Today 27 years ago during the Centenary Test, John Arlott hung up his vocal cords for the last time.
As the rain-hit Centenary Test petered out at Lord's, Australia's Kim Hughes became only the third man to bat on all five days of a Test match. He made 117 and 84. But the day was probably more memorable for John Arlott's final stint behind the microphone. As the famous commentator ended his long career with the BBC's Test Match Special, play stopped as the whole ground stood to applaud him.
His voice is the one that I most associated with cricket commentary, although Richie Benaud comes close. He was television and John Arlott was radio. When I grew up, cricket was on crackly Radio Three, which I used to listen to on the large cabinet radio, having to retune slightly very regularly as the signal came and went.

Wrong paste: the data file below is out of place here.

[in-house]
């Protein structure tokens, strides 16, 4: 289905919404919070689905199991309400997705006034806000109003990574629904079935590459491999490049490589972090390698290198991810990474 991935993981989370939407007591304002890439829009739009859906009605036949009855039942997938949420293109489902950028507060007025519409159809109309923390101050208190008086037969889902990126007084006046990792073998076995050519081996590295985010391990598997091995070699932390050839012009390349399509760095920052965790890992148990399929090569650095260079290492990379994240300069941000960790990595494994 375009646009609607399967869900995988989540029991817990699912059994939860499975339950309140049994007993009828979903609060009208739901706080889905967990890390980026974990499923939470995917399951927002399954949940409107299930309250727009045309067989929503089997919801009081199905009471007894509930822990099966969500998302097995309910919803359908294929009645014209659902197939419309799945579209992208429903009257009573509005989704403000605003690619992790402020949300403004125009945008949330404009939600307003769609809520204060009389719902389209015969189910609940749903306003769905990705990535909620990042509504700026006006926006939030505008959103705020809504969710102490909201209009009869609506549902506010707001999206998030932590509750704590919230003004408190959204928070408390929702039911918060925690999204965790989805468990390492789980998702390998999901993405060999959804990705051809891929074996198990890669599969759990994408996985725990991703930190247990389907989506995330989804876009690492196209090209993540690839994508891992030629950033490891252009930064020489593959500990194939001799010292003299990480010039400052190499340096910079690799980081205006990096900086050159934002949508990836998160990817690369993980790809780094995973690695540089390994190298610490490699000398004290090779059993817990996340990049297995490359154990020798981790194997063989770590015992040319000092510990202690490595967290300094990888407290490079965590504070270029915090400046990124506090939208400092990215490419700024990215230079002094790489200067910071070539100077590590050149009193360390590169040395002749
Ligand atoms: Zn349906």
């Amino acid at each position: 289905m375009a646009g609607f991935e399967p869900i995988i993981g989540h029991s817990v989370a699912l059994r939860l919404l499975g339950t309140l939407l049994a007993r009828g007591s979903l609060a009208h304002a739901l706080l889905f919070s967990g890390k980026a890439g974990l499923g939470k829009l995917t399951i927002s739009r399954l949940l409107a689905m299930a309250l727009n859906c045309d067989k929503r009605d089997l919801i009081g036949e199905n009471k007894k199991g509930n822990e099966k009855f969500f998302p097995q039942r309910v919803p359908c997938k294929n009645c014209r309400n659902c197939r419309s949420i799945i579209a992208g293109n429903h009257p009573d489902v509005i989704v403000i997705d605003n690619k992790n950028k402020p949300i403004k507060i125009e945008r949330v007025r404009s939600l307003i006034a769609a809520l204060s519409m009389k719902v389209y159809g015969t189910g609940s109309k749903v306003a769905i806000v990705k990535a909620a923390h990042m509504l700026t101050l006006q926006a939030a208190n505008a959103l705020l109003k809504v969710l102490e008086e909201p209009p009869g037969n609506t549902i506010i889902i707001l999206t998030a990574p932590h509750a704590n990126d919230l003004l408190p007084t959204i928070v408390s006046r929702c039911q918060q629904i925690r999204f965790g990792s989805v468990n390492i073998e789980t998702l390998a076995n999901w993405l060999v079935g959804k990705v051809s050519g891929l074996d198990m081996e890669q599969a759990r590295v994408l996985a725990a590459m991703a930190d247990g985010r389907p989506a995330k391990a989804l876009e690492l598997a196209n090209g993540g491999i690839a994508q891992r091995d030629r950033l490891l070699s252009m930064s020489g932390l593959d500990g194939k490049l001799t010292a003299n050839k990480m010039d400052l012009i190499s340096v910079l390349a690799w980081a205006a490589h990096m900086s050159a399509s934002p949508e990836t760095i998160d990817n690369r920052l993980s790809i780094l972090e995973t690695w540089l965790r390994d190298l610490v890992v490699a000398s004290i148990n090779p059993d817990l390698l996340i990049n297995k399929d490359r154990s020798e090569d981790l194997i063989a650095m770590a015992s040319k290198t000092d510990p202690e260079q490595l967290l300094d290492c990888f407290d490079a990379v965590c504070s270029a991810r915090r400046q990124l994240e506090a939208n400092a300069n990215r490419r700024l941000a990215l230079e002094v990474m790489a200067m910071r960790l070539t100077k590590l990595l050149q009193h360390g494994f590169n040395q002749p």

John Arlott was a master of using silence to make his point. He was never as excitable and toffy as Henry Blofeld. My wife made me turn off the radio when he was commentating during the 2005 Ashes. Too grating for an Aussie ear.
Somewhat different from this gentleman, who is the one I associate with Rugby commentary from when I was growing up. I doubt that even John Arlott could have found a way to string an octopus and multiple haggises into one sentence.